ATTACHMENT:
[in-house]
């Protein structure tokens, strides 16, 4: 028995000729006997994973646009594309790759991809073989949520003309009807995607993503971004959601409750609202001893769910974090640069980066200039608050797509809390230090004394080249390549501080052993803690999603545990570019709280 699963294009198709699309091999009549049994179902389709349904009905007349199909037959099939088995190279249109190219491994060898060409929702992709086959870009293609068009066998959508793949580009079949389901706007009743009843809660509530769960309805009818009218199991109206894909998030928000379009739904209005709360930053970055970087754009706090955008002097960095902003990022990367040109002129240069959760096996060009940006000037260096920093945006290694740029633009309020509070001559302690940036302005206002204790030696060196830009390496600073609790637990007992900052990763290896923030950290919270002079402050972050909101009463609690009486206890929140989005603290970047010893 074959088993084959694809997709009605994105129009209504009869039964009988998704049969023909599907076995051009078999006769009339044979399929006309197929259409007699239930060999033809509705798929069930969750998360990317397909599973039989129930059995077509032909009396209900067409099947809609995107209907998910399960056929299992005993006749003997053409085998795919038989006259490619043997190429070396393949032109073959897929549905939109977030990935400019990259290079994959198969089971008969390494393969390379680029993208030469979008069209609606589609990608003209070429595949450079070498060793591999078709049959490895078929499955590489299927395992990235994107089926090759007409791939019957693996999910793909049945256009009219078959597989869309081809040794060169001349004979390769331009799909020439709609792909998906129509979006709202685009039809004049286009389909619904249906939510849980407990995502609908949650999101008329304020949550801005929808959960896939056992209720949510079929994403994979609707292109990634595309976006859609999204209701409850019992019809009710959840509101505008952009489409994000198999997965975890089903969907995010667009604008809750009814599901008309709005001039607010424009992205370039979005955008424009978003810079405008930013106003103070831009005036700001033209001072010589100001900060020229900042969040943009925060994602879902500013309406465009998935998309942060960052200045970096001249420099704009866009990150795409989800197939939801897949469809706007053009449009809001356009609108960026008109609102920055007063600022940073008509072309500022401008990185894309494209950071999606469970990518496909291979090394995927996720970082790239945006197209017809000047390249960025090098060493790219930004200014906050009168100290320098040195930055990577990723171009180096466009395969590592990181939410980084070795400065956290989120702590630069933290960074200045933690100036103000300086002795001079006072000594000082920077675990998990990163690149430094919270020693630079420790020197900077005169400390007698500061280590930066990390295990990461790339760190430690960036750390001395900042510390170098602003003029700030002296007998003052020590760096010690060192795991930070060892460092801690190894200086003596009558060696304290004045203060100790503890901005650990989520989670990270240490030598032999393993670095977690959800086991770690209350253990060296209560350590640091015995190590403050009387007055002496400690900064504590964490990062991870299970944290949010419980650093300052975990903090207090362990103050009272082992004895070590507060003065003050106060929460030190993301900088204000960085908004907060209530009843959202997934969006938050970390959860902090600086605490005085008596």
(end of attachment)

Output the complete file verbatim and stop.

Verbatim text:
[in-house]
């Protein structure tokens, strides 16, 4: 028995000729006997994973646009594309790759991809073989949520003309009807995607993503971004959601409750609202001893769910974090640069980066200039608050797509809390230090004394080249390549501080052993803690999603545990570019709280 699963294009198709699309091999009549049994179902389709349904009905007349199909037959099939088995190279249109190219491994060898060409929702992709086959870009293609068009066998959508793949580009079949389901706007009743009843809660509530769960309805009818009218199991109206894909998030928000379009739904209005709360930053970055970087754009706090955008002097960095902003990022990367040109002129240069959760096996060009940006000037260096920093945006290694740029633009309020509070001559302690940036302005206002204790030696060196830009390496600073609790637990007992900052990763290896923030950290919270002079402050972050909101009463609690009486206890929140989005603290970047010893 074959088993084959694809997709009605994105129009209504009869039964009988998704049969023909599907076995051009078999006769009339044979399929006309197929259409007699239930060999033809509705798929069930969750998360990317397909599973039989129930059995077509032909009396209900067409099947809609995107209907998910399960056929299992005993006749003997053409085998795919038989006259490619043997190429070396393949032109073959897929549905939109977030990935400019990259290079994959198969089971008969390494393969390379680029993208030469979008069209609606589609990608003209070429595949450079070498060793591999078709049959490895078929499955590489299927395992990235994107089926090759007409791939019957693996999910793909049945256009009219078959597989869309081809040794060169001349004979390769331009799909020439709609792909998906129509979006709202685009039809004049286009389909619904249906939510849980407990995502609908949650999101008329304020949550801005929808959960896939056992209720949510079929994403994979609707292109990634595309976006859609999204209701409850019992019809009710959840509101505008952009489409994000198999997965975890089903969907995010667009604008809750009814599901008309709005001039607010424009992205370039979005955008424009978003810079405008930013106003103070831009005036700001033209001072010589100001900060020229900042969040943009925060994602879902500013309406465009998935998309942060960052200045970096001249420099704009866009990150795409989800197939939801897949469809706007053009449009809001356009609108960026008109609102920055007063600022940073008509072309500022401008990185894309494209950071999606469970990518496909291979090394995927996720970082790239945006197209017809000047390249960025090098060493790219930004200014906050009168100290320098040195930055990577990723171009180096466009395969590592990181939410980084070795400065956290989120702590630069933290960074200045933690100036103000300086002795001079006072000594000082920077675990998990990163690149430094919270020693630079420790020197900077005169400390007698500061280590930066990390295990990461790339760190430690960036750390001395900042510390170098602003003029700030002296007998003052020590760096010690060192795991930070060892460092801690190894200086003596009558060696304290004045203060100790503890901005650990989520989670990270240490030598032999393993670095977690959800086991770690209350253990060296209560350590640091015995190590403050009387007055002496400690900064504590964490990062991870299970944290949010419980650093300052975990903090207090362990103050009272082992004895070590507060003065003050106060929460030190993301900088204000960085908004907060209530009843959202997934969006938050970390959860902090600086605490005085008596």